was struggling a little bit,\" said Gay. \"We brought Willie in and started him as a sophomore and took Howard and moved him to wideout and ended up wining six of our last seven ball games.\"
Simmons threw for nearly 1800 yards in those seven games. He finished with 6,097 yards and 96 touchdowns at Shanks.
Simmons\' senior year ended with a 24-21 loss in the state
semi-finals against Jacksonville\'s Raines High School. He didn\'t go away easily. Simmons led the team nearly 70 yards with less than a minute left in the game and nearly pulled out the game.
\"Willie brought us back down the field in under a minute and we had an opportunity with one second left on the 15 yard line to win the game,\" said Gay. \"He did it himself. We went no huddle. He organized it. I mean he hit guys against one of the best high school defenses around.\"
Two months later, he turned down Florida State, Georgia Tech and Auburn to sign with Clemson.
\"During the recruiting process coach Bowden and the other
coaches kept telling me that the current quarterback situation that they had with the new offense they were going to need somebody that resembled Shaun King,\" said Simmons. \"They didn\'t know if they had a guy like that on campus.\"
Simmons is playing it he outfield for Shanks\' baseball team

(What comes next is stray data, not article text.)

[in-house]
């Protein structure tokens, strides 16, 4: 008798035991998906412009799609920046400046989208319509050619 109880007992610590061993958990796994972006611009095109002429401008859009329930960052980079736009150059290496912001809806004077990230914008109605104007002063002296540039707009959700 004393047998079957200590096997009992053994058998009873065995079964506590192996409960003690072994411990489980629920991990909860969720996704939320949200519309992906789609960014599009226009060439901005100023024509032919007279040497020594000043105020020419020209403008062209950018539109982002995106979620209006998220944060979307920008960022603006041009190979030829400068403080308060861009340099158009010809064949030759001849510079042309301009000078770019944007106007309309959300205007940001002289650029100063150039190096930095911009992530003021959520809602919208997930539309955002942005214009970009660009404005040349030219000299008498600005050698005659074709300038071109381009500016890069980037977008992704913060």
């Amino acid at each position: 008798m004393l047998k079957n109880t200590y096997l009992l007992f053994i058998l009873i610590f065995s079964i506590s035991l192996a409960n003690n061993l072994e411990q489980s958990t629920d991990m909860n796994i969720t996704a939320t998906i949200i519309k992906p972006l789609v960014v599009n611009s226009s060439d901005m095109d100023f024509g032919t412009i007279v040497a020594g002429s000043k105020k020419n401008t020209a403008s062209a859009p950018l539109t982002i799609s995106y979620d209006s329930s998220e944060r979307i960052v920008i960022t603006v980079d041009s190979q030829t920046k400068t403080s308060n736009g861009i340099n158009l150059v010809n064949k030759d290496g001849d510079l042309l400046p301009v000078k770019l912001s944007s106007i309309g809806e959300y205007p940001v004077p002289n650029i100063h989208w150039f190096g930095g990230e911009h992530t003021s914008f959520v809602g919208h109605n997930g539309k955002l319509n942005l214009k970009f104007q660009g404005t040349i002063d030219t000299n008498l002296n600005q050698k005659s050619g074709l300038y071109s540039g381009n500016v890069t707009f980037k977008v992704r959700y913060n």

this spring, but he\'s got part of the Clemson playbook in hand.
\"I have the hand signals and I have tapes from last year,\"
said Simmons. \"Coach Rod was working on a playbook to send me, he just hasn\'t sent it to me yet.\"
Whether or not Simmons gets the entire playbook before he
graduates from high school doesn\'t concern Bowden.
\"You know, the quarterback at any place has a lot on their
shoulders, but there\'s a misconception with this offense that there\'s a lot for the quarterback to do,\" Bowden said. \"All of the play calling will come from the sideline. All they have to do is look over to us and we\'ll tell them what to do. I like my wife and kids too much to let a 21-year-old decide what plays we\'re going to run.\"
Gay\'s only concern is whether Bowden or Rodriguez rush Simmons onto the field. \"I just hope Clemson doesn\'t put him in a position, you know, throwing him to the wolves,\" said Gay. \"Because I know those Clemson fans are pretty tough. I\'d hate for him to get booed as a freshman.\"
Even worse, he\'d hate for The Legend to come home with another D.
Tommy Hood can be reached at firstname.lastname@example.org